BA vows ‘never again’ after IT collapse

LONDON: British Airways (BA) said it would take steps to ensure there was no repeat of a computer system failure that stranded 75,000 passengers over a holiday weekend and turned into a public relations disaster.
BA had been forced to cancel all its flights from Heathrow, Europe’s busiest airport, and Gatwick on Saturday after a power supply problem disrupted its operations worldwide and also hit its call centres and website.
The airline was returning to normal on Monday, planning to run more than 95 per cent of flights from London Heathrow and Gatwick, with only a handful of short-haul flights cancelled.
BA Chief Executive Alex Cruz said the root of the problem, which also affected passengers trying to fly into Britain, had been a power surge on Saturday morning which hit BA’s flight, baggage and communication systems. It was so strong it also rendered the back-up systems ineffective, he said.
“Once the disruption is over, we will carry out an exhaustive investigation into what caused this incident, and take measures to ensure it never happens again,” Cruz said.
Over the weekend, some stranded passengers curled up under blankets on the floor or slumped on luggage trolleys, images that played prominently online and in newspapers.
“Apologises all well and good but not enough. BA has lost another loyal customer #disgraceful,” tweeted Tom Callway, who had been due to fly to Budapest.
The company was left counting the cost of the disruption, both in terms of a one-off impact to its profit and the longer term damage to its reputation.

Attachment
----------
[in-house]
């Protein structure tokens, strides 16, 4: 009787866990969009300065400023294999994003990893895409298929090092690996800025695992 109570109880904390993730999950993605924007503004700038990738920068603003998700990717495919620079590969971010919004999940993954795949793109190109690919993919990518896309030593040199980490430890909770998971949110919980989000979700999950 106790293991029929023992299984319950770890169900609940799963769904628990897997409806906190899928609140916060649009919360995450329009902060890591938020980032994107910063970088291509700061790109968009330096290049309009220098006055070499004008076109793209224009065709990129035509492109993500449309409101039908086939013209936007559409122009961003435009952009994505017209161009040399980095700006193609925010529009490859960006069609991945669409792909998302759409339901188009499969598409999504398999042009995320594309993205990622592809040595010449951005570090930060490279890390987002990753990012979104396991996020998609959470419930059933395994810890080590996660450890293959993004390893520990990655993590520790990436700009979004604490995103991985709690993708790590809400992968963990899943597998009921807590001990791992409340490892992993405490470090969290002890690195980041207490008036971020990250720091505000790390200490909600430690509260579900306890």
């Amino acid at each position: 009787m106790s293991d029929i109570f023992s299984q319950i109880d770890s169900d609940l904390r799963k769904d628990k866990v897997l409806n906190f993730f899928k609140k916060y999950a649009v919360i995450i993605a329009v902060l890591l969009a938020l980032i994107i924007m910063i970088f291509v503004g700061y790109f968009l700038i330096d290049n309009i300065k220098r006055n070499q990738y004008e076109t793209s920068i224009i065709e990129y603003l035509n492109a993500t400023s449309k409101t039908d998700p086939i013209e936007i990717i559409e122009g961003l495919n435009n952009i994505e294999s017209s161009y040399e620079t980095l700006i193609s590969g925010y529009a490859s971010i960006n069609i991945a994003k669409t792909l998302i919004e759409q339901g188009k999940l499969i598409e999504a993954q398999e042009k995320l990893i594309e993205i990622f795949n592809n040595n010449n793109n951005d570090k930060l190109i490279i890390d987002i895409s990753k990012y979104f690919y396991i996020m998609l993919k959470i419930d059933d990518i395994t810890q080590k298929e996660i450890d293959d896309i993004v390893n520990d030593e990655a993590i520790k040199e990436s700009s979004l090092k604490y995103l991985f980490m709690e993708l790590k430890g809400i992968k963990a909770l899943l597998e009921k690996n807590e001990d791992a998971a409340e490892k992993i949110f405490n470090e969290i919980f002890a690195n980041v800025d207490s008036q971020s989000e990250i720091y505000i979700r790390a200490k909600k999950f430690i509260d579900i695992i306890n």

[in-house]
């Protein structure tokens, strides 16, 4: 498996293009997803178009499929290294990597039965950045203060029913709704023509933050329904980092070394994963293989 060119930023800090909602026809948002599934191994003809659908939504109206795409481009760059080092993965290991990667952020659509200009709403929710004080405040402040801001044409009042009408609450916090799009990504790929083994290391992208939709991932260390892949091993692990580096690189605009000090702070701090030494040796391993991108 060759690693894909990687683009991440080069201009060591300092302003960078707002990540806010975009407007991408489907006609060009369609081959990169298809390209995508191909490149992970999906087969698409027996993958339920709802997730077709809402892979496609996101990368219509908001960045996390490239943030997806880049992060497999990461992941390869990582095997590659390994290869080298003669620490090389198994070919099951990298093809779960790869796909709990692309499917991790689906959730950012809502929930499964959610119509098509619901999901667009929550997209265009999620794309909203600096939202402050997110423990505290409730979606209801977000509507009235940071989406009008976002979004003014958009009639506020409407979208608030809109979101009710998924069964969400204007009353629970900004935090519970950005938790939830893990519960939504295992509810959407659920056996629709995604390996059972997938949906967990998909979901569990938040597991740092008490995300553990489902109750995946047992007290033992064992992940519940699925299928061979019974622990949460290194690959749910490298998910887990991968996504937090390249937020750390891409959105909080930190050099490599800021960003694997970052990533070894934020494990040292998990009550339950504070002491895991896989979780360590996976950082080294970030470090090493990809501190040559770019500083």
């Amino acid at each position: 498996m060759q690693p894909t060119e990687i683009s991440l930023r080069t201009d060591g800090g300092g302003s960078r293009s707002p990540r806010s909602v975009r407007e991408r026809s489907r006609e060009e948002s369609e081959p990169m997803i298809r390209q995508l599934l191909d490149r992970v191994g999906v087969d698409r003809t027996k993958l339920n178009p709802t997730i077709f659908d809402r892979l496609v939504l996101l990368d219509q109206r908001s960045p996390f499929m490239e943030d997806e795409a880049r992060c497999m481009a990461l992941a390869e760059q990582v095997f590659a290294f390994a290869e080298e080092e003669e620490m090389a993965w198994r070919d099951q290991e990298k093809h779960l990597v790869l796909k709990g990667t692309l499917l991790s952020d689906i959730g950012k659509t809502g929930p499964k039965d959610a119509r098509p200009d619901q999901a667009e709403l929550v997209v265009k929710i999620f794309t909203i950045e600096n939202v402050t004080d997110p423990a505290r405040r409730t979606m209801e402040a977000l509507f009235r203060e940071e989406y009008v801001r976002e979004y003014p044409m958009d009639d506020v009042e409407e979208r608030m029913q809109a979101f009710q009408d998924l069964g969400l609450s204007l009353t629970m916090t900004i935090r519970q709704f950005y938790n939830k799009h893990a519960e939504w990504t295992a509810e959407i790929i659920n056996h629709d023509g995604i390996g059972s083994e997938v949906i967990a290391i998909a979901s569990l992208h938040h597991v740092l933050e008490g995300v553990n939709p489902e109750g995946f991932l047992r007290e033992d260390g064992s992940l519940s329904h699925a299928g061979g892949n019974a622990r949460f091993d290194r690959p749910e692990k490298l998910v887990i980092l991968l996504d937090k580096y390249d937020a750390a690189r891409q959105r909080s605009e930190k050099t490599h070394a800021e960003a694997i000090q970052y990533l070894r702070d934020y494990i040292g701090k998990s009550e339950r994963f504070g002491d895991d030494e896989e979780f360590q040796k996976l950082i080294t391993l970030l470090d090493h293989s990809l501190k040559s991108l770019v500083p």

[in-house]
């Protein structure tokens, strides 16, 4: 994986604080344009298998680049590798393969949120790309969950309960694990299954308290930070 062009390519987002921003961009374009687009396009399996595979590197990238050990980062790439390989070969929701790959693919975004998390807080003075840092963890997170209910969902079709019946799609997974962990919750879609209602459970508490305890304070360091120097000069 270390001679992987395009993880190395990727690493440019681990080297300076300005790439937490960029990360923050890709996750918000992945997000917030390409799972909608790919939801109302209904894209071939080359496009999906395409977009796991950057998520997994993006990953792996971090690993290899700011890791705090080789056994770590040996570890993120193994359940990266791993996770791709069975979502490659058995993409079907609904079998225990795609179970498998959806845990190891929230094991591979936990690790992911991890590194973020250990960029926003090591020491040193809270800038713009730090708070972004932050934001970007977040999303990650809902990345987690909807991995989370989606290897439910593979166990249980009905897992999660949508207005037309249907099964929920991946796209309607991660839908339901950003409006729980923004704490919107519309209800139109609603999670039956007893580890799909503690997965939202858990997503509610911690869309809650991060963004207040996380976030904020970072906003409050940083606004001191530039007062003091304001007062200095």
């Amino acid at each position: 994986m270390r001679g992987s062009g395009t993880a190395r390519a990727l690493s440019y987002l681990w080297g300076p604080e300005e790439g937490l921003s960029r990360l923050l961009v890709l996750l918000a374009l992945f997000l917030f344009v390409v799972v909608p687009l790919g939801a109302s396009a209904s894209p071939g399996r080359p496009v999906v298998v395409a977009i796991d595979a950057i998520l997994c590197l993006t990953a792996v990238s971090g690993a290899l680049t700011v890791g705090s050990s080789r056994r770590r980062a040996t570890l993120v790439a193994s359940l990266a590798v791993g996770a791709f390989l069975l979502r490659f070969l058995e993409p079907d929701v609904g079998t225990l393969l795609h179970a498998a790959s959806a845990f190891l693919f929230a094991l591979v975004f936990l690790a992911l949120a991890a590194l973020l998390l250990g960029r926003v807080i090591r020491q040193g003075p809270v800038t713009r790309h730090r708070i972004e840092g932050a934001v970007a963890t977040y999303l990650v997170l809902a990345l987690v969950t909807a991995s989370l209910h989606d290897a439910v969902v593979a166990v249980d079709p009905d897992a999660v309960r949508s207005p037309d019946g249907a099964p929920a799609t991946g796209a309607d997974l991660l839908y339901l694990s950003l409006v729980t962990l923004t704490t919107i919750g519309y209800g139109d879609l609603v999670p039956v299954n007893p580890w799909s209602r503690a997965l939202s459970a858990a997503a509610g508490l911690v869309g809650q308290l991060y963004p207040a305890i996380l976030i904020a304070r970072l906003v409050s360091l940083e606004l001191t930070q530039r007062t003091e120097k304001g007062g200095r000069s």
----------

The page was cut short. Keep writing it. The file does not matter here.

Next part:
Spanish-listed shares of parent company IAG, which also owns carriers Iberia, Aer Lingus and Vueling, dropped 2.8 per cent on Monday after the outage. The London-listed shares did not trade because of a public holiday.
Flight compensation website Flightright.com said that with around 800 flights cancelled at Gatwick and Heathrow on Saturday and Sunday, BA was looking at having to pay around 61 million euros ($68 million) in compensation under EU rules. That does not include the cost of reimbursing customers for hotel stays.
BA would fully honour its compensation obligations, Cruz said. Of the 75,000 passengers who missed out on flights, around two-thirds would have been flown to their destinations by the end of Monday, he added.
BA has been cutting costs to respond to competition on short-haul routes from Ryanair and easyJet and recently faced criticism for starting to charge passengers for their in-flight snacks.
Ireland’s Ryanair was quick to seize on the marketing opportunity, tweeting “Should have flown Ryanair” with a picture of the ‘Computer says no’ sketch from the TV series “Little Britain” to poke fun at BA.
Ryanair said it had seen a spike in bookings over the weekend but gave no further details. The GMB union said that BA’s IT systems had shortcomings after they made a number of staff redundant and shifted their work to India in 2016. — Reuters